Walking through the Cabelas Gun Library recently, a pistol caught my eye. A base model Colt Government Model Series 80 normally wouldn’t get a second look. It’s not that I don’t like them, it’s because I already have them, and I know the guns well enough.
The USGI configuration Colt is what I compare all other 1911s to. Not as an ideal, but an average. A basic Colt 1911 is what I consider a perfectly mediocre 1911. And that’s pretty good.
This stainless steel model was unusually well polished for a base model, but that wasn’t it either. A pair of numbers and two simple words kept my attention. “.38 Super Caliber” was neatly stamped on the left side of the slide.
The .38 Super, in one form or another, has been around almost 100 years. It has a lot going for it, but bad timing and America’s general infatuation with bigger projectiles has always kept it from being more popular. Almost a century later, the .38 Super still has a relatively small but dedicated following. It’s a fast, flat-shooting round with a lot of potential for deep penetration, mild recoil, and the more modern chamberings provide great reliability and exceptional accuracy.
A higher pressure version of Browning’s .38ACP, the .38 Super gained popularity when shooters realized they could take advantage of the new 1911 pistol. The 1911 was capable of handling higher pressures than the older M1900. Way back then, people figured out that a lighter bullet traveling faster could produce less recoil and a plenty of energy delivered on target.
By 1933, Remington was putting out a .38 Super load for the Colt 1911 pushing a 130gr round at 1,300fps. Nowadays, Remington is selling the same 130grain bullet, but it’s moving about 100fps slower. Armscor sells a dirt cheap ($14.75 for 50 rounds) .38 Super pushing a 125grain bullet at 1,200fps. SIG’s V-Crown is pretty much the same, but Buffalo Bore is pushing that same weight at an advertised 1,450fps.
Does that sound a whole lot like the .357 SIG? It should. With most commercial rounds, as well as what’s in the reloading manuals, the fastest 124-130 grain loads for the .357 SIG run between 50 and 75fps slower than out of the .38 Super. Not much. For the 115gr loads, you’ll see even less variation, if any at all.
There are some outliers with the right bullet weight and the right powder. Take a look at Accurate No 7’s, loadings for the .38 Super. 1,300fps with a 147grain bullet. That’s just under 100fps faster than I can find any 147gr .357SIG load, with any powder.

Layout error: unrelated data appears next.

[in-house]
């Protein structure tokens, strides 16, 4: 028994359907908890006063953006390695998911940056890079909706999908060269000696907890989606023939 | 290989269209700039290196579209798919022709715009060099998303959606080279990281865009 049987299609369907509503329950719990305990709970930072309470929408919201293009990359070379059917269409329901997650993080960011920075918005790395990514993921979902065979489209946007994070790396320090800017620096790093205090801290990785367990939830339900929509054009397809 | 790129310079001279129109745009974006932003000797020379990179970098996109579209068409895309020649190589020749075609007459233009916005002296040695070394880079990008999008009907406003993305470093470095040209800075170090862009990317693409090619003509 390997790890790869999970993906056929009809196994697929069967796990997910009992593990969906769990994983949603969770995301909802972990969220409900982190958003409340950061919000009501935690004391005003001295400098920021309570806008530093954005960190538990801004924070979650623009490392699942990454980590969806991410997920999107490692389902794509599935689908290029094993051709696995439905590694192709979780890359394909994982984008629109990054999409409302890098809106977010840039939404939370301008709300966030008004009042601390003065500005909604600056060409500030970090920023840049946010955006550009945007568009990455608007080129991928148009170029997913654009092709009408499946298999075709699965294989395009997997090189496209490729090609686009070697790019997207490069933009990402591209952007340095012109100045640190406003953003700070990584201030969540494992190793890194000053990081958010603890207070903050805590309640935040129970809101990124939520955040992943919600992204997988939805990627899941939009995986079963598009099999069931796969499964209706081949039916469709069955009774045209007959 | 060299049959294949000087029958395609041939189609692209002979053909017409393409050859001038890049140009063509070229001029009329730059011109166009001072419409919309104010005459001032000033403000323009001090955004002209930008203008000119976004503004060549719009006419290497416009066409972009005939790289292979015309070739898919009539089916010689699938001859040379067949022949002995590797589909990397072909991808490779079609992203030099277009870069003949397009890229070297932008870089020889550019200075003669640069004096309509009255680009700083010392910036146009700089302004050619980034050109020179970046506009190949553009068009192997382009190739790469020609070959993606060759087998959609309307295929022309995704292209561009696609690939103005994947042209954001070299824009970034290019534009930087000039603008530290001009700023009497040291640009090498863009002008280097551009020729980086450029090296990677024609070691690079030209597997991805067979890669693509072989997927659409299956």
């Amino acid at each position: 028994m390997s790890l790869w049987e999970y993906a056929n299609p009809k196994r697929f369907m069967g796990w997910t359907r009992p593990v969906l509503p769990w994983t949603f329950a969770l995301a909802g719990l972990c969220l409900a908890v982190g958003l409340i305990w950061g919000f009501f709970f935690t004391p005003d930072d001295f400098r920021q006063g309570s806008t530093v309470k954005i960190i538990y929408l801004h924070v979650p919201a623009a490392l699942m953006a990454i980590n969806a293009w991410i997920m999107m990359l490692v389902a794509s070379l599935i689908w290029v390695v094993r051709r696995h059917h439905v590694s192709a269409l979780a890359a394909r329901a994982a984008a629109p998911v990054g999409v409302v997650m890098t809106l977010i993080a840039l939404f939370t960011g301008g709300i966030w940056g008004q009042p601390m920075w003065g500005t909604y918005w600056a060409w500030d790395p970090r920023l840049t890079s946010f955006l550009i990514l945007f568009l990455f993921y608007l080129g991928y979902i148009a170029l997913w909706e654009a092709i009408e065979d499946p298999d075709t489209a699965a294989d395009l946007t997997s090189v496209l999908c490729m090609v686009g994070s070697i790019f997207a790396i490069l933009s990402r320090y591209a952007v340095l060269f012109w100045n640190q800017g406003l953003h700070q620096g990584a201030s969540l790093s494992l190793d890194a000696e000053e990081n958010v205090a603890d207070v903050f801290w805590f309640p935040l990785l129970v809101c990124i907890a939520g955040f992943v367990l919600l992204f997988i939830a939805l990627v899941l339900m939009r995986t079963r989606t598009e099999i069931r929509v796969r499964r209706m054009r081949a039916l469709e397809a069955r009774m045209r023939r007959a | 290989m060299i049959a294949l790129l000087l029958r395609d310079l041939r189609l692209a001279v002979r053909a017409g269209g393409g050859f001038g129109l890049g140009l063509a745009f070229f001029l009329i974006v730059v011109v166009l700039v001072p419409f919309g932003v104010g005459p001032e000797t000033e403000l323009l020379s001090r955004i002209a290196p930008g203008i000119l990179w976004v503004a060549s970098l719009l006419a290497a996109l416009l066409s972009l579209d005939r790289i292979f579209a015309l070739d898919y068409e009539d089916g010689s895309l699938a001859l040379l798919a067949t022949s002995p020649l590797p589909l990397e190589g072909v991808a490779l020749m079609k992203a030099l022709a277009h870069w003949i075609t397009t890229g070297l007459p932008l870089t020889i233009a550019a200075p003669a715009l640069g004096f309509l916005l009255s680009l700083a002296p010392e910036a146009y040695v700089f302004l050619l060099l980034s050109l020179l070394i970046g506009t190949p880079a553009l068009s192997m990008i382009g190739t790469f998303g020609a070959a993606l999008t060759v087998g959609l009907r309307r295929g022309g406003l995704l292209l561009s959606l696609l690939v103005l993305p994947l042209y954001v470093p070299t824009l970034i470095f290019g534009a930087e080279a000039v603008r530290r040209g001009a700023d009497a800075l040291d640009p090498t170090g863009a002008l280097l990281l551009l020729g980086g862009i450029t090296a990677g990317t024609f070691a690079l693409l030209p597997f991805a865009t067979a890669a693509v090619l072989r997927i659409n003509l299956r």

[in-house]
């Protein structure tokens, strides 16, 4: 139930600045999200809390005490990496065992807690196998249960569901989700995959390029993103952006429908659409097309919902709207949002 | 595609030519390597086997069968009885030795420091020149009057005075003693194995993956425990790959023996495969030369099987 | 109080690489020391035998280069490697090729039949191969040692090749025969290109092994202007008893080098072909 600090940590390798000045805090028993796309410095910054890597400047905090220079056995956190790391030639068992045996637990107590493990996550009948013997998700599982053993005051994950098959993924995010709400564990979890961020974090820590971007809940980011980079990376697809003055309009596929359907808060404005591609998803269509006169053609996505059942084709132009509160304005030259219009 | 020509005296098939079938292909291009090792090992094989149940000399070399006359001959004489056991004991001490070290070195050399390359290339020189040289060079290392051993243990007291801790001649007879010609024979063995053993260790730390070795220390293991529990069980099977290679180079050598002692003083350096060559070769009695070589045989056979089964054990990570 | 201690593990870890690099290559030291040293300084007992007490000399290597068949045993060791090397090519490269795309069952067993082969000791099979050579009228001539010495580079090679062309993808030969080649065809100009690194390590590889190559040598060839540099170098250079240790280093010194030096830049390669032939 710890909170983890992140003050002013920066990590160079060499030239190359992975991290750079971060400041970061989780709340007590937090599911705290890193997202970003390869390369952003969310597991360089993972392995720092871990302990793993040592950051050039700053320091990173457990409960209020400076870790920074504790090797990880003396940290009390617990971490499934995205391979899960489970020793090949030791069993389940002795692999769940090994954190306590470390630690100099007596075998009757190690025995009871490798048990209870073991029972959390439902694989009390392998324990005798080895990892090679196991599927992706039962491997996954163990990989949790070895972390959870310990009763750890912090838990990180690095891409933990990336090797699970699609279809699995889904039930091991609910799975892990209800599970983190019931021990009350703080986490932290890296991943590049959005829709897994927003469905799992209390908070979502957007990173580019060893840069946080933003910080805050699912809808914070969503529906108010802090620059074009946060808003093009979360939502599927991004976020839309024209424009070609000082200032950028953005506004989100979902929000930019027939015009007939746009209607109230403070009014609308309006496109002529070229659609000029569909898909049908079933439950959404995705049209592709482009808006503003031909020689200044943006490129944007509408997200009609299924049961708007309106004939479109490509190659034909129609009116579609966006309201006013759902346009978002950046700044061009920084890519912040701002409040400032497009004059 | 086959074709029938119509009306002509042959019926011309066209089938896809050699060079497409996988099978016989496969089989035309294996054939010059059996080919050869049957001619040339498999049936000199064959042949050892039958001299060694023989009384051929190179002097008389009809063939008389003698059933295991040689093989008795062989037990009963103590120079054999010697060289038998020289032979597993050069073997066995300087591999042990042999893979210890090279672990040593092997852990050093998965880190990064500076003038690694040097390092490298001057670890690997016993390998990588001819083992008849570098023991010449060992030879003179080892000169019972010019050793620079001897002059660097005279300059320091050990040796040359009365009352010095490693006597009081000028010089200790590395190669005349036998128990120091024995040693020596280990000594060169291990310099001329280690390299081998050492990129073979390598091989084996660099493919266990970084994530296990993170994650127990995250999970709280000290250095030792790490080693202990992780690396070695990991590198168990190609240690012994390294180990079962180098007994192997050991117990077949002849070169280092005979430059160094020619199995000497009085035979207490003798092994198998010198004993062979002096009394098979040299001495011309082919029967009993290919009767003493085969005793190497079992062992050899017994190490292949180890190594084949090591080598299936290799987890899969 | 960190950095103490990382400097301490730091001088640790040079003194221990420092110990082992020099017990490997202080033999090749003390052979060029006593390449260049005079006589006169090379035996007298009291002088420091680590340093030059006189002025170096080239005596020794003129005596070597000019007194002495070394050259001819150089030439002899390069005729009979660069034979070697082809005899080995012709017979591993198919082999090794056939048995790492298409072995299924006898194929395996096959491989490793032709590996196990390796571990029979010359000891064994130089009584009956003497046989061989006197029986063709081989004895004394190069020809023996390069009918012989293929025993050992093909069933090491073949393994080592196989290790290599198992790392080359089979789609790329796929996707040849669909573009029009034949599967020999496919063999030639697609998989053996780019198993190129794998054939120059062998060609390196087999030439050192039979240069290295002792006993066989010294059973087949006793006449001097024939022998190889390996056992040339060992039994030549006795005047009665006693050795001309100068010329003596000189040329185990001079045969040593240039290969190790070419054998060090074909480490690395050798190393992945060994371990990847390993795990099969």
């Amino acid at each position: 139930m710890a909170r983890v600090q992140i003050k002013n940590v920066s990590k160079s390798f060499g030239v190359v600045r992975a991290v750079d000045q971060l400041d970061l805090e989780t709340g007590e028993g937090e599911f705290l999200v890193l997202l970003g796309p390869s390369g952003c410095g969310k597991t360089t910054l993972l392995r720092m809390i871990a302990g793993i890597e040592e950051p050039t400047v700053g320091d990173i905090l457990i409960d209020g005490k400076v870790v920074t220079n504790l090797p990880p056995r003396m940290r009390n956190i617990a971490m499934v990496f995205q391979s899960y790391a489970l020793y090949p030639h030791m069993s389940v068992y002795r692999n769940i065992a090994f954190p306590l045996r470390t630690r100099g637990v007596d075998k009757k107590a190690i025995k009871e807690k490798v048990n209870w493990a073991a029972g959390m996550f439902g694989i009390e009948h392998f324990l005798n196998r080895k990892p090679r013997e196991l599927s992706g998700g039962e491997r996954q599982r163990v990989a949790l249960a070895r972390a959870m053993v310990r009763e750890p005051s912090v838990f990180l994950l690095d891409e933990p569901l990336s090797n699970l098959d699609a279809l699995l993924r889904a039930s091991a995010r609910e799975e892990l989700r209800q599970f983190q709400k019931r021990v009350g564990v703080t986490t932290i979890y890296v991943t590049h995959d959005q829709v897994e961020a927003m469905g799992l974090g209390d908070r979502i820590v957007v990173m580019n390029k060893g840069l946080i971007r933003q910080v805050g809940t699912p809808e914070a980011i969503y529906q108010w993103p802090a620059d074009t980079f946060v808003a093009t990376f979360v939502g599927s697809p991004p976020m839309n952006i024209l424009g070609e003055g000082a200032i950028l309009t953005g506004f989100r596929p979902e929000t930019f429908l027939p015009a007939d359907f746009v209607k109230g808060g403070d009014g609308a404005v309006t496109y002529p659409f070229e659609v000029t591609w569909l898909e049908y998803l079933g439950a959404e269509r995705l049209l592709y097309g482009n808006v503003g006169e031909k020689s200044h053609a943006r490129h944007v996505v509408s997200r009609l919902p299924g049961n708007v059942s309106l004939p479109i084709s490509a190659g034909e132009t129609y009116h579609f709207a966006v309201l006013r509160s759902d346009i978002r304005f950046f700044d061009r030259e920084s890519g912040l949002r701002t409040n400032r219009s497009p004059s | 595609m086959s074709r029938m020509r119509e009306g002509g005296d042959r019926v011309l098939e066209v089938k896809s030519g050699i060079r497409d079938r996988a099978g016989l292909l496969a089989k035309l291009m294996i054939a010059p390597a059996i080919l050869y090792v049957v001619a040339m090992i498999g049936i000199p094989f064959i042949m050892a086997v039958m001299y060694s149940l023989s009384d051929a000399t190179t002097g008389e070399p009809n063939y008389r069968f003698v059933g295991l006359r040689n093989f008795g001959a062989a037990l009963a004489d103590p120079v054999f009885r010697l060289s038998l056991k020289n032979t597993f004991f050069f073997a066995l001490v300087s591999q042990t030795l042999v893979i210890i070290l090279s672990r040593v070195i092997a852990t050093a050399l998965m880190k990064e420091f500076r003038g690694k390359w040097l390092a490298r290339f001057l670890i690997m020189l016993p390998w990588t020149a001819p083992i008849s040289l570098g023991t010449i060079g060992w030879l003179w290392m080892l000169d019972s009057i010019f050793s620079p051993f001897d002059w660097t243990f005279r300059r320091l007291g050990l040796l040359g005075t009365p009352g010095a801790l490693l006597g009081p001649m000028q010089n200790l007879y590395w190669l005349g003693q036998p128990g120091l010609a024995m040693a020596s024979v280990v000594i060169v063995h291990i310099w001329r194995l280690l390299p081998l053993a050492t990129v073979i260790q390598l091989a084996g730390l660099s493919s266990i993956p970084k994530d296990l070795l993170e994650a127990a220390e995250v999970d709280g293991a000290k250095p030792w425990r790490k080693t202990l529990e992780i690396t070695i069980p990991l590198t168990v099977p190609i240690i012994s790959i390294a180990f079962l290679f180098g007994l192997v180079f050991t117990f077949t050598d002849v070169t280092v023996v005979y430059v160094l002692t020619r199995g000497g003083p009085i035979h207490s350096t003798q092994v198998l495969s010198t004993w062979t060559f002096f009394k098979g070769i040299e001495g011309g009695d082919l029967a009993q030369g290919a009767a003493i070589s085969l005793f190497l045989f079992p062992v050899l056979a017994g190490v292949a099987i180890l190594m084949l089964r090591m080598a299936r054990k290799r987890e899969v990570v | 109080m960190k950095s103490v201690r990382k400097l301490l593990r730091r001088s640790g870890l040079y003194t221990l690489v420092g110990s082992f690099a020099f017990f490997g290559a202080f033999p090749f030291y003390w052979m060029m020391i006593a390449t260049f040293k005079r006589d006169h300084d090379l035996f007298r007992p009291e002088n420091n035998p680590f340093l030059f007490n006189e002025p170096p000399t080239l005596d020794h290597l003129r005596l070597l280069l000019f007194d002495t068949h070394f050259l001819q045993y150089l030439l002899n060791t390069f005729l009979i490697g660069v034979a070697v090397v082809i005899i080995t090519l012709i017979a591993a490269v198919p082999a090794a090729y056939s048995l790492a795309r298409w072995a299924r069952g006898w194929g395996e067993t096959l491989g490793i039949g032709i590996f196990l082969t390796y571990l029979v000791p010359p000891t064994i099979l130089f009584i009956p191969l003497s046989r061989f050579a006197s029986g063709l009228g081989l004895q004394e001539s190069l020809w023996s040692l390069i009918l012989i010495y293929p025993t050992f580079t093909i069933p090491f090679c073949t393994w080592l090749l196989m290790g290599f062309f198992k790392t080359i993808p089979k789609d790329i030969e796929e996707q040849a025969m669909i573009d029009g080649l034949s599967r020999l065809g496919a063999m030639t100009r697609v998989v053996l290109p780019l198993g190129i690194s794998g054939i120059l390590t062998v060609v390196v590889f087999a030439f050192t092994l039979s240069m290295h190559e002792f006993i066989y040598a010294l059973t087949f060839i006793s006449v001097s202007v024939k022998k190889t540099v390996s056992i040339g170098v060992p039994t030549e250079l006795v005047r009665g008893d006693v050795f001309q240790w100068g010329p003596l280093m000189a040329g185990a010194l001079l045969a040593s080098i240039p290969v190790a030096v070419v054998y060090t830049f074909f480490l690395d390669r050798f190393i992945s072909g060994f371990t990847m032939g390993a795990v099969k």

The .38 Super can also launch a 158g round at about 1,150fps and still say well below the SAAMI maximum. I can’t find any safe load data for the .357 Sig with that heavy of a round.
The .38 Super significantly outperforms the .38 Special, even in similar length barrels. The .38 Super is not a semi-auto .357 Magnum. Yes, with the 125gr load, both the .38 Super and the .357 Magnum can generate equal velocities with the same barrel length. That’s impressive for a semi-auto pistol with a SAAMI max pressure of 36,500PSI.
But with the heavier bullets the .357 Magnum is capable of firing, the old wheel gun has a clear advantage. With any barrel length of four inches or greater, the .357 Magnum can launch a 180gr round as fast as the .38 Super can send a 130grain round.
Originally, the cartridge headspaced off the diminutive rim of the .38 Super, leading to less-than-stellar accuracy. The power was all there, just not the precision. Fortunately, shooters like the legendary Brian Enos looked at the .38 Super and saw it for all its potential.
Soon enough, barrel makers like (the even more legendary) Bar-Sto Precision started making barrels that allowed the case to headspace off the case mouth instead of the inadequate rim. The accuracy, as well as some ignition issues, were solved. Ever since then, manufacturers have made the switch to headspacing off the case mouth.
Now the cartridge had adequate power and accuracy. When it came to the competition scene, the .38 Super ruled all for decades. The real gains came when running the .38 Super hot with a compensator. All that gas drove the muzzle back down. The much lighter bullet weight, combined with the comp, allowed shooters to reach Major power factor while firing a gun with less recoil at blistering speeds.